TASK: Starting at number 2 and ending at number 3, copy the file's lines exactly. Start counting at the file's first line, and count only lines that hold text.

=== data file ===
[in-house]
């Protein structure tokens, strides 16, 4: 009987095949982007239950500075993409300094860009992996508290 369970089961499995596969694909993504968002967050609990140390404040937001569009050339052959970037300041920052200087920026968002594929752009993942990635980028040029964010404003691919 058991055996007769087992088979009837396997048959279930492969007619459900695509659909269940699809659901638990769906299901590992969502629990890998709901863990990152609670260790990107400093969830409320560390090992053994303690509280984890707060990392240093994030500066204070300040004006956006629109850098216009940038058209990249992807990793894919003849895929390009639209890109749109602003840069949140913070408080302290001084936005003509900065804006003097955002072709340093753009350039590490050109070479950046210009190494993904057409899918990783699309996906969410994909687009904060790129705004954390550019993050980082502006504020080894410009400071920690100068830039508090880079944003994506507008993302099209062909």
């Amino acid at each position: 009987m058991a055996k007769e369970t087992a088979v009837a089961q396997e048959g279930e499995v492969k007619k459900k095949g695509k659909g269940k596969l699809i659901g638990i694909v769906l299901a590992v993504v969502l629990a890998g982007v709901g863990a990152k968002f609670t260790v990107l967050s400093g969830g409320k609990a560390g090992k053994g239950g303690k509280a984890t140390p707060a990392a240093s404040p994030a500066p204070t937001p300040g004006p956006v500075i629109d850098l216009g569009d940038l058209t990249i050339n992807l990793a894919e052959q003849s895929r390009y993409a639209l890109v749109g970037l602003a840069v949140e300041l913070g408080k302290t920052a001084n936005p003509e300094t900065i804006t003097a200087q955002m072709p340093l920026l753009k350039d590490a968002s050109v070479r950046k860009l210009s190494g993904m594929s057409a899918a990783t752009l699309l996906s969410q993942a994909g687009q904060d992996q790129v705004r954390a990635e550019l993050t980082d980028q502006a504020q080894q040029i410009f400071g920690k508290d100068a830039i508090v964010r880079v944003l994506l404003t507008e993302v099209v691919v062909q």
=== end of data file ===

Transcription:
């Protein structure tokens, strides 16, 4: 009987095949982007239950500075993409300094860009992996508290 369970089961499995596969694909993504968002967050609990140390404040937001569009050339052959970037300041920052200087920026968002594929752009993942990635980028040029964010404003691919 058991055996007769087992088979009837396997048959279930492969007619459900695509659909269940699809659901638990769906299901590992969502629990890998709901863990990152609670260790990107400093969830409320560390090992053994303690509280984890707060990392240093994030500066204070300040004006956006629109850098216009940038058209990249992807990793894919003849895929390009639209890109749109602003840069949140913070408080302290001084936005003509900065804006003097955002072709340093753009350039590490050109070479950046210009190494993904057409899918990783699309996906969410994909687009904060790129705004954390550019993050980082502006504020080894410009400071920690100068830039508090880079944003994506507008993302099209062909």
């Amino acid at each position: 009987m058991a055996k007769e369970t087992a088979v009837a089961q396997e048959g279930e499995v492969k007619k459900k095949g695509k659909g269940k596969l699809i659901g638990i694909v769906l299901a590992v993504v969502l629990a890998g982007v709901g863990a990152k968002f609670t260790v990107l967050s400093g969830g409320k609990a560390g090992k053994g239950g303690k509280a984890t140390p707060a990392a240093s404040p994030a500066p204070t937001p300040g004006p956006v500075i629109d850098l216009g569009d940038l058209t990249i050339n992807l990793a894919e052959q003849s895929r390009y993409a639209l890109v749109g970037l602003a840069v949140e300041l913070g408080k302290t920052a001084n936005p003509e300094t900065i804006t003097a200087q955002m072709p340093l920026l753009k350039d590490a968002s050109v070479r950046k860009l210009s190494g993904m594929s057409a899918a990783t752009l699309l996906s969410q993942a994909g687009q904060d992996q790129v705004r954390a990635e550019l993050t980082d980028q502006a504020q080894q040029i410009f400071g920690k508290d100068a830039i508090v964010r880079v944003l994506l404003t507008e993302v099209v691919v062909q």